“If there is one relevant thing to emphasize here, it’s that the song repeatedly employs a parallel verse structure that creates an analogy between Coronavirus and raqcha qishya (the dirty sickness),” Shapero said. “I am not sure if ‘raqcha qishya’ is a phrase that’s been commonly used for other diseases in the past. If so, this seems like just a means of getting the listener to put Coronavirus in this disgusting category of illnesses. If it has not been used for other things in the past, then it might be an attempt to establish a Quechua neologism for the disease,” he wrote to GlacierHub.
The final verses, starting at 5:18, combine these elements. The final message is ominous: “Watch out, disobedient young woman, or coronavirus will pursue you (qatishunkimá), watch out, disobedient young man, or the dirty sickness will take you away (apashunkimá).” This stern warning reinforces the importance of handwashing and social distancing.
In a comment about the video, artist Michel Trejo wrote: “This audiovisual work is a contribution in this difficult conjuncture, for the dissemination of information and prevention against coronavirus, especially for my Andean brothers, Quechua speakers.” As Shapero’s comments show, Trejo not only speaks fluent Quechua, but has made use of traditional Quechua forms to communicate powerfully the need to protect communities from the Covid-19 pandemic.
This week’s video features the passion project of Quechua activist Irma Alvarez to preserve the Quechua tradition through orality and writing. Quechua refers to the original group of languages spoken by the Incan Empire in the Andes Mountains. When the Spanish arrived in the early 16th century, use of the language was suppressed as the indigenous groups were indoctrinated to Catholicism and the Spanish language. Quechua is a linguistic family wherein distinct dialects vary from community to community.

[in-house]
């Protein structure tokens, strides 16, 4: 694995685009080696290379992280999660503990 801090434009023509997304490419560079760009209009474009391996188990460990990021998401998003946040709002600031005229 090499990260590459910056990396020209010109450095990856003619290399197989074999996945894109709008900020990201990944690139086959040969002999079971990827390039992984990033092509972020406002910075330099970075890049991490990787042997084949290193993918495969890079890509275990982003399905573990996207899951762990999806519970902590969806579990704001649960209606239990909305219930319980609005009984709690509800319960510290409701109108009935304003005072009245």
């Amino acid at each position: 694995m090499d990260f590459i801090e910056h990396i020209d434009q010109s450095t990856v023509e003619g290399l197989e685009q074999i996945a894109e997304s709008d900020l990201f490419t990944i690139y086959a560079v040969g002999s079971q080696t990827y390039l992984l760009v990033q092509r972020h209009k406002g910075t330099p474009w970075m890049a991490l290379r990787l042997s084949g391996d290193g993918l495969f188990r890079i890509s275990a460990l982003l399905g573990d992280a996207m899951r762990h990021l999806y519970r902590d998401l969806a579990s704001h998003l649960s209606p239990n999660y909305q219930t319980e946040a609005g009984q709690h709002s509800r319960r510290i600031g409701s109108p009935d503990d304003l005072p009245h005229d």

Despite the lack of printed material written in the Quechuan language, indigenous peoples clung to their mother tongue. It is estimated around ten million people still speak it across five South American countries today. Without literacy, however, the language is vulnerable to extinction. Alvarez is on a mission to teach Quechuan speakers how to read and write in their native language by increasing access and availability of printed materials. The Quechua Alliance in the United States hosts an annual meeting as part of the effort to preserve the culture of the high Andes by expanding the availability of the Quechuan oral tradition. The video has English subtitles.
Translated from La República: “Studying in the United States is possible if you really want it. This is stated by Laura Balbuena, executive director of the Fulbright Commission in Peru, the entity in charge of the educational and cultural exchange between the United States of America and our country… One scholarship offered by the Fulbright Commission this year is aimed at Quechua-speaking professionals. Through the Foreign Language Teaching Assistant (FLTA) scholarship or Foreign Language Teaching Assistant, it is intended that Peruvian graduates who have mastery of the Quechua language – as a first language or learned – are assistants to the chair of this course that are offered in certain U.S. universities.”
From PNAS: “ If the world’s societies want to avoid crossing a potential threshold that locks the Earth System into the Hothouse Earth pathway, then it is critical that they make deliberate decisions to avoid this risk and maintain the Earth System in Holocene-like conditions…Crossing the threshold would lead to a much higher global average temperature than any interglacial in the past 1.2 million years and to sea levels significantly higher than at any time in the Holocene. ”
From The City Paper Bogota: “Climate change is taking a devastating toll on Colombia’s glaciers, according to the country’s Institute of Hydrology, Meteorology and Environmental Studies – IDEAM. In a study released last month, within the next 30 years, the six remaining glaciers that cover the peaks of Colombia’s Nevados will disappear if the ice continues to melt at current rates.”
The residents of four Quechua villages in the Chicón valley in highland Peru performed a complex ritual on August 6 this year, as they have done for years, as a means of making offerings to Pachamama, the earth mother, understood as the source of vitality for humans and other beings. Such offerings, made at this time of year in other villages across the Andes, serve to renew the ties that link the villages with the spirits.
At this time, the villagers also speak to the mountain deities or apus. They directly face each mountain to which they speak and make a series of ritual gestures toward the mountain, a way of recognizing its power and requesting its benevolence for the coming year. The offerings express the villagers’ hope that the mountains will provide good rains and abundant streams to water their fields, so that they will have plentiful harvests.